This is the simplest and, in my opinion, the best move in equestrian. I have found it to cover almost every situation in almost every discipline.

If the horse is lively, not listening, dull, scared, fresh, boisterous, feeling his oats, or not concentrating the half-halt can be used. If you are attempting to piaffe, passage, execute a flying change, shoulder-in, half-pass, or leg yield, if you are exercising your horse across a wide, green paddock, or creating a perfect circle in an arena, or approaching an oxer, a cross, a vertical, a corner fence, a brush, a water, even trot and canter poles, the half-halt can be used.

It is designed to balance, re-engage and to create lightness throughout the horse’s body. It is a pause, a comma, a break, a “re-listening” in the horse’s pace, a signal that something is about to be carried out.

My instructor used to say to me that if, at anytime, I felt that the horse was not on a straight line, or straight on a curved line, if he was going too fast, was not balanced, too hurried, if I was losing contact, if his head was too low, too high, if I wanted more impulsion, rhythm, tempo, bend or flexion I should half-halt. Sometimes she would tell me to half-halt every stride until the horse was ‘right’.

Basically, there is a golden rule: If in doubt, half-halt.

The execution of a half-halt is both simple but difficult. The steps are simple, but they can neither be carried out at the exact same time or more then a second apart.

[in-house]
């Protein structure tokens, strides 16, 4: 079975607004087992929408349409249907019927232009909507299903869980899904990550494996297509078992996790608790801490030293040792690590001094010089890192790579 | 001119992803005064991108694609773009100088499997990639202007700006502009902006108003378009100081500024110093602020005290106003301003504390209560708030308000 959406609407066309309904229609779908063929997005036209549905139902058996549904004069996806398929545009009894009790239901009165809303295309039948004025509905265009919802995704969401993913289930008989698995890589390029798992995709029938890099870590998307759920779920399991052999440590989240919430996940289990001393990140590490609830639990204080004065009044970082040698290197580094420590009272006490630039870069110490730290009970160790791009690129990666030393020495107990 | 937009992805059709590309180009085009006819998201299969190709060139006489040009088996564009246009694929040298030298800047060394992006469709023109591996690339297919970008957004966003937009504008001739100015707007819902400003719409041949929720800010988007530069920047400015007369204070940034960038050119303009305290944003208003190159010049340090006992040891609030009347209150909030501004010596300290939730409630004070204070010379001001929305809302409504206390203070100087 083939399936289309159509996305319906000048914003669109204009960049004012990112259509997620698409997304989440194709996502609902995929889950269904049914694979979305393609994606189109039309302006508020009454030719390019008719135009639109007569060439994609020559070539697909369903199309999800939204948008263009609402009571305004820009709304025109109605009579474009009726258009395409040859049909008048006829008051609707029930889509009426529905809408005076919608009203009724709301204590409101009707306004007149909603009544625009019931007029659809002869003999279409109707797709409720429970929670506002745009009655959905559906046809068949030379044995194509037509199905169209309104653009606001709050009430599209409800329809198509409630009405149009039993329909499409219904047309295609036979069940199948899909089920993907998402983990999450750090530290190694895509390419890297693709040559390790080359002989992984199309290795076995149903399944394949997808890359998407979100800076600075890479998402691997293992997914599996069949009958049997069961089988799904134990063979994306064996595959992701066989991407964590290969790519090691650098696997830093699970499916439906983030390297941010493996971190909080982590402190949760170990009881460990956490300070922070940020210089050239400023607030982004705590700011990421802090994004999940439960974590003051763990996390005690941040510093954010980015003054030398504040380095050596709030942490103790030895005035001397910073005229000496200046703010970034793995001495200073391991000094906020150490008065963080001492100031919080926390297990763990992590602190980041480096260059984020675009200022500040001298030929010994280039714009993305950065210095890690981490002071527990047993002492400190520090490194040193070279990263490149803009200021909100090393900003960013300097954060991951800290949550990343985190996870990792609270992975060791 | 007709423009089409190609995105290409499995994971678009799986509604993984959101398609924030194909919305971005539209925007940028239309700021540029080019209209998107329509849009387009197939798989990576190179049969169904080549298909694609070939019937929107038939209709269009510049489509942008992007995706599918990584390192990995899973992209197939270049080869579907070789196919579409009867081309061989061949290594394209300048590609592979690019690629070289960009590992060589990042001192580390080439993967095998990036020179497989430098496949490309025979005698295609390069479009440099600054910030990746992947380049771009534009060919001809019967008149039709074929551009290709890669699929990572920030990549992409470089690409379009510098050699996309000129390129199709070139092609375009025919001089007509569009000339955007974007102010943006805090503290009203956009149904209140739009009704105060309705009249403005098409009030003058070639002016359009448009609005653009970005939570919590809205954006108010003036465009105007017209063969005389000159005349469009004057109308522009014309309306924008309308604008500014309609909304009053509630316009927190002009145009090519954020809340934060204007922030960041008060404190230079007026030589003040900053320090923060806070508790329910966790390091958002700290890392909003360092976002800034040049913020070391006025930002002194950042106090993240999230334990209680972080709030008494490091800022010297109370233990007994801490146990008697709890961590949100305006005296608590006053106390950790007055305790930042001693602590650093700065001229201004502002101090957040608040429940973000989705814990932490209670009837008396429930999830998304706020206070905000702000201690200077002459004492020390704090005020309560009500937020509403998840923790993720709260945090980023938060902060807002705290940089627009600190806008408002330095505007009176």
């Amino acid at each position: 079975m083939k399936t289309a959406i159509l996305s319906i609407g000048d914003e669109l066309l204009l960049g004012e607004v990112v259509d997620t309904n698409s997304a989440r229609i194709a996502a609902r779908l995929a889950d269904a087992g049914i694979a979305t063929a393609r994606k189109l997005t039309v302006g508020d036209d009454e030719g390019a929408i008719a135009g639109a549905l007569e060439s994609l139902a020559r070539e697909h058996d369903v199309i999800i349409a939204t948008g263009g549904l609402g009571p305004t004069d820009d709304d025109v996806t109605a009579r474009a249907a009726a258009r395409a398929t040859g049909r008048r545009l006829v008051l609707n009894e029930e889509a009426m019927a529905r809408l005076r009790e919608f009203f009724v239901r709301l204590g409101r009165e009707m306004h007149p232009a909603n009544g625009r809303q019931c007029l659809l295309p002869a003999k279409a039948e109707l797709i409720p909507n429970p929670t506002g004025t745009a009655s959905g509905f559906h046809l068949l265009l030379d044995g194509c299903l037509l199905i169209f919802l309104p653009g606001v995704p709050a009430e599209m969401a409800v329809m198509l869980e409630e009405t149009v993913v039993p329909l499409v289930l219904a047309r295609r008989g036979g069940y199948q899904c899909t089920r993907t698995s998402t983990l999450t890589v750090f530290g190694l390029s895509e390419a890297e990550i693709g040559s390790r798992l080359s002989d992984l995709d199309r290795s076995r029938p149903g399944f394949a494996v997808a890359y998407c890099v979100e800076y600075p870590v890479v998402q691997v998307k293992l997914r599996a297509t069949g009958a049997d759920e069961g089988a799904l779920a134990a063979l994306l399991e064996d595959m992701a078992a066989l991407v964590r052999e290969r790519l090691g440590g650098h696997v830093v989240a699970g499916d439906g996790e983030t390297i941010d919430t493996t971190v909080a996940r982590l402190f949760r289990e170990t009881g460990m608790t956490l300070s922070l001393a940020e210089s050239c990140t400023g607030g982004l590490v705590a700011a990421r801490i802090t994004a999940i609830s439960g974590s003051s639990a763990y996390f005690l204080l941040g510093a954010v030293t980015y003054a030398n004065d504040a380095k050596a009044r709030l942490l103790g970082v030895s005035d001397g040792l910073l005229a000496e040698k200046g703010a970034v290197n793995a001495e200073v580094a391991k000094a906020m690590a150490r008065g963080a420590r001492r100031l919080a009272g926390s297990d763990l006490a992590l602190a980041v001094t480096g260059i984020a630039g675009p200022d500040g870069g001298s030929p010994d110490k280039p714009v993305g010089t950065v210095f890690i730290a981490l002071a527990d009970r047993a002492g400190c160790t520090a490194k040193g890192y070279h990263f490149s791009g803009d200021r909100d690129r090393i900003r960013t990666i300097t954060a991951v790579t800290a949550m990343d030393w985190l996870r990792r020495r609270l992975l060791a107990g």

First step:

You give with the inside rein (the right rein when travelling clockwise) while tugging gently at the outside rein. The inside rein must be relaxed to allow this to work, but the tug on the outside rein is the basis of everything else. This should straighten the horse and bring his attention back to you. It should also turn the horse head slightly to the outside.

Second step:

It must be executed right after the first. With the inside leg, push the horse forward. If you are wearing spurs, do not use the spur. The horse should immediately step up into the bridle at the desired pace, with his hind legs coming up underneath the saddle. If this does not happen then push harder with the inside leg, or, to get the hind legs underneath the horse, put your inside leg further back so that it feels, to you, that your leg is on the flank, or use a dressage whip to tap him on his hindquarters. If this does not work, your horse is lazy or you have not worked him into the right pace,so you'll have to go back to the good old warm-up routine of kick, whip, kick, whip, until the horse goes.

Also, take heed of the bit you are using on your horse. If you use anything nasty such as a curb bit, pelham bit, gags, hackamores and anything that puts pressure on the poll instead of the nose then you should definitely talk to a professional who can stand next to you and help you through the half halt. But you shouldn't be using one of those bits unless you have an idea of what you are doing. Please mind that not all horses understand the half halt.

Log in or registerto write something here or to contact authors.